Brown University, along with a few other Ivy League universities, hosts two round table events per year regarding science and religion, with the intention of creating dialogue. I've gone a couple of times because this is a topic that has intrigued me since I was 19 years old. As a graduate of the sciences and as a Christian, I applaud opening the conversation and allowing people from both sides of the aisle exposure to other points of view. We learn very little, and we grow very little, if we are constantly surrounded by people who think just like us.
I won't spend too much time talking about tonight's event except to say that our random seating assignment put me at the same table as Kenneth Miller, author of (among other books) Finding Darwin's God. This was one of the foundational books that kicked off my quest for the reconciliation between science and religion when I was an undergraduate. (He is a molecular biologist and advocate of evolution as well as a Christian. It's a great book, in my opinion.) At 19 I had given a copy to an "atheist missionary" as a peace offering between our two points of view. He hated the second half that talks about faith, but nevertheless, that book holds a special place in my heart. It encouraged me that I could be rational, scientific, and intelligent, and still maintain my faith, which was something I was told by my psychology professors was impossible to do.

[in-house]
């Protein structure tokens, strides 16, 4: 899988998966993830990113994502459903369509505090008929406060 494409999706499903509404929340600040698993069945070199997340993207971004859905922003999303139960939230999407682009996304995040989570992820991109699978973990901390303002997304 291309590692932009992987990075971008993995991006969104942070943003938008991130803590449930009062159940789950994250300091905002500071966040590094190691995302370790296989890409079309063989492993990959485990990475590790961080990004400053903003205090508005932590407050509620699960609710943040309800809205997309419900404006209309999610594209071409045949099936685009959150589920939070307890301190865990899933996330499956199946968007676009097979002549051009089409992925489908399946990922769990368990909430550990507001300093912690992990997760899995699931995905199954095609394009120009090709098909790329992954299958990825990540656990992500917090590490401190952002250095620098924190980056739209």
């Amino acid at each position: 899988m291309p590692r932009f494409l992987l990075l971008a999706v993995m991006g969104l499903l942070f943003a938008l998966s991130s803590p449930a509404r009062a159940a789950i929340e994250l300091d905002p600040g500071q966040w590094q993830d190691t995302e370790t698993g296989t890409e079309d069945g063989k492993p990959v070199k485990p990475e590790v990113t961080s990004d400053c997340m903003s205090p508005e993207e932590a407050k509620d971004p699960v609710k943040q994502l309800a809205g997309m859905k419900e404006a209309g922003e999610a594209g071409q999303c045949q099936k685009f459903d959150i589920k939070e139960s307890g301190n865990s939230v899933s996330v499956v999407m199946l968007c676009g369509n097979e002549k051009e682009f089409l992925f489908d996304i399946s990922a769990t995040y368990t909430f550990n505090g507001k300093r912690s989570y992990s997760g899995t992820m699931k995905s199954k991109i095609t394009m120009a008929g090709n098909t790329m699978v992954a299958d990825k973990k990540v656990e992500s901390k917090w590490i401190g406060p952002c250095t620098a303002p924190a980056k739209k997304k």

And here we are a decade later, sitting at the same table, discussing science and religion within predisposed frameworks on the level of equals, as peers.
WHAT A CRAZY WORLD!
It was a great night of discussion, albeit slightly surreal.
ps. He's really brilliant.
pps. He acted as though I was pretty sharp, too.